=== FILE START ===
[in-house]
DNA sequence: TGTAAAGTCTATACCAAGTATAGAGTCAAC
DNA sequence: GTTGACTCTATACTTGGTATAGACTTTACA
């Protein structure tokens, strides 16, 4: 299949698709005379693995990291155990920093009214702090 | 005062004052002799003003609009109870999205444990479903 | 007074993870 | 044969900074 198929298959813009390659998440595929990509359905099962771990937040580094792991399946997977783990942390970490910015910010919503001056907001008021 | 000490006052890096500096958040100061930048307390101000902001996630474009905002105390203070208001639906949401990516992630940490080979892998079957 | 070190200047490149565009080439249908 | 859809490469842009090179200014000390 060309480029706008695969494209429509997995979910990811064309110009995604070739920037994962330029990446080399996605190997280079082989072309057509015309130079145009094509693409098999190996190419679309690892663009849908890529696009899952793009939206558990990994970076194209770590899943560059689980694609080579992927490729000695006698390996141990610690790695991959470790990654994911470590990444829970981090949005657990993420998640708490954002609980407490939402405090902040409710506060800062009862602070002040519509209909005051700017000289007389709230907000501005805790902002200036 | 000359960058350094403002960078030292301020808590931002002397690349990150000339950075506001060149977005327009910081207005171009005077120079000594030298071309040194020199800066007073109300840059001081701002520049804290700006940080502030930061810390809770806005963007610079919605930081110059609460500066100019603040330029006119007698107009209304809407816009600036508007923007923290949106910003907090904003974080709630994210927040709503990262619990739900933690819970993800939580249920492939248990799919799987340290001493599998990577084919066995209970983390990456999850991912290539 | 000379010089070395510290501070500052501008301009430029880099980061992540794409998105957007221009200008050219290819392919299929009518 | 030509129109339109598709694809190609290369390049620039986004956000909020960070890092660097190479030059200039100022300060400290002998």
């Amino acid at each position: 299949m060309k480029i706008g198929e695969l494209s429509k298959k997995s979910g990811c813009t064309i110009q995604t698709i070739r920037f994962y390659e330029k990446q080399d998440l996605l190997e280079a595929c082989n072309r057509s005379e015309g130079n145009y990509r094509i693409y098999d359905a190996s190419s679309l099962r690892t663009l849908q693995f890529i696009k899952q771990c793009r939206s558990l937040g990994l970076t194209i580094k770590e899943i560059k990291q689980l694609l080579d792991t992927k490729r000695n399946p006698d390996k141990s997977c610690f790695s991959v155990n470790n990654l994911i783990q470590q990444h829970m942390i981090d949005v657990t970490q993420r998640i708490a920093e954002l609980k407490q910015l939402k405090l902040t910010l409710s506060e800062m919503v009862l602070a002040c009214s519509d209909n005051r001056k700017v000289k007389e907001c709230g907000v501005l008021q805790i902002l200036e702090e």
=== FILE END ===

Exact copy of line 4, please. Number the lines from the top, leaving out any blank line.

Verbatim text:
């Protein structure tokens, strides 16, 4: 299949698709005379693995990291155990920093009214702090 | 005062004052002799003003609009109870999205444990479903 | 007074993870 | 044969900074 198929298959813009390659998440595929990509359905099962771990937040580094792991399946997977783990942390970490910015910010919503001056907001008021 | 000490006052890096500096958040100061930048307390101000902001996630474009905002105390203070208001639906949401990516992630940490080979892998079957 | 070190200047490149565009080439249908 | 859809490469842009090179200014000390 060309480029706008695969494209429509997995979910990811064309110009995604070739920037994962330029990446080399996605190997280079082989072309057509015309130079145009094509693409098999190996190419679309690892663009849908890529696009899952793009939206558990990994970076194209770590899943560059689980694609080579992927490729000695006698390996141990610690790695991959470790990654994911470590990444829970981090949005657990993420998640708490954002609980407490939402405090902040409710506060800062009862602070002040519509209909005051700017000289007389709230907000501005805790902002200036 | 000359960058350094403002960078030292301020808590931002002397690349990150000339950075506001060149977005327009910081207005171009005077120079000594030298071309040194020199800066007073109300840059001081701002520049804290700006940080502030930061810390809770806005963007610079919605930081110059609460500066100019603040330029006119007698107009209304809407816009600036508007923007923290949106910003907090904003974080709630994210927040709503990262619990739900933690819970993800939580249920492939248990799919799987340290001493599998990577084919066995209970983390990456999850991912290539 | 000379010089070395510290501070500052501008301009430029880099980061992540794409998105957007221009200008050219290819392919299929009518 | 030509129109339109598709694809190609290369390049620039986004956000909020960070890092660097190479030059200039100022300060400290002998």